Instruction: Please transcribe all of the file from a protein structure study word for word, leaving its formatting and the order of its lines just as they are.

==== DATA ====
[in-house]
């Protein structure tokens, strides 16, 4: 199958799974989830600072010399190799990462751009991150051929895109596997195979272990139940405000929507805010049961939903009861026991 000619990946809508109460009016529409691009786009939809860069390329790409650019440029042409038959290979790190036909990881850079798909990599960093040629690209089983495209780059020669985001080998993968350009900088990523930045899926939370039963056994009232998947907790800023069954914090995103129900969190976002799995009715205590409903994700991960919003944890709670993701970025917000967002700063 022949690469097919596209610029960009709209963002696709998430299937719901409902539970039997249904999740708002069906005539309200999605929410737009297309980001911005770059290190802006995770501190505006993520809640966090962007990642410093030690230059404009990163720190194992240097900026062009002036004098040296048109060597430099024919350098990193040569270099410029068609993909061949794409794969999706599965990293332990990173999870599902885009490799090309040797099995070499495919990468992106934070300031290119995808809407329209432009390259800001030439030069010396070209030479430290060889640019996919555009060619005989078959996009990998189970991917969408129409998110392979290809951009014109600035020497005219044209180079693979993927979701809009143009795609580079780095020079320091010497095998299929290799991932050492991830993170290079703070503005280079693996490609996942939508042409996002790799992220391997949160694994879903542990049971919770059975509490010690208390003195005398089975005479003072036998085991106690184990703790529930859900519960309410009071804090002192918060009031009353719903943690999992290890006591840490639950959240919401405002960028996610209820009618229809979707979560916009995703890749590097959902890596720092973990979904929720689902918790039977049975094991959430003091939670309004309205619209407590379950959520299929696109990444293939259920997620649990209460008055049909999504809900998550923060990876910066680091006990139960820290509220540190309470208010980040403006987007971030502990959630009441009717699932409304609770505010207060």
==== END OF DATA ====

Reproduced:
[in-house]
């Protein structure tokens, strides 16, 4: 199958799974989830600072010399190799990462751009991150051929895109596997195979272990139940405000929507805010049961939903009861026991 000619990946809508109460009016529409691009786009939809860069390329790409650019440029042409038959290979790190036909990881850079798909990599960093040629690209089983495209780059020669985001080998993968350009900088990523930045899926939370039963056994009232998947907790800023069954914090995103129900969190976002799995009715205590409903994700991960919003944890709670993701970025917000967002700063 022949690469097919596209610029960009709209963002696709998430299937719901409902539970039997249904999740708002069906005539309200999605929410737009297309980001911005770059290190802006995770501190505006993520809640966090962007990642410093030690230059404009990163720190194992240097900026062009002036004098040296048109060597430099024919350098990193040569270099410029068609993909061949794409794969999706599965990293332990990173999870599902885009490799090309040797099995070499495919990468992106934070300031290119995808809407329209432009390259800001030439030069010396070209030479430290060889640019996919555009060619005989078959996009990998189970991917969408129409998110392979290809951009014109600035020497005219044209180079693979993927979701809009143009795609580079780095020079320091010497095998299929290799991932050492991830993170290079703070503005280079693996490609996942939508042409996002790799992220391997949160694994879903542990049971919770059975509490010690208390003195005398089975005479003072036998085991106690184990703790529930859900519960309410009071804090002192918060009031009353719903943690999992290890006591840490639950959240919401405002960028996610209820009618229809979707979560916009995703890749590097959902890596720092973990979904929720689902918790039977049975094991959430003091939670309004309205619209407590379950959520299929696109990444293939259920997620649990209460008055049909999504809900998550923060990876910066680091006990139960820290509220540190309470208010980040403006987007971030502990959630009441009717699932409304609770505010207060």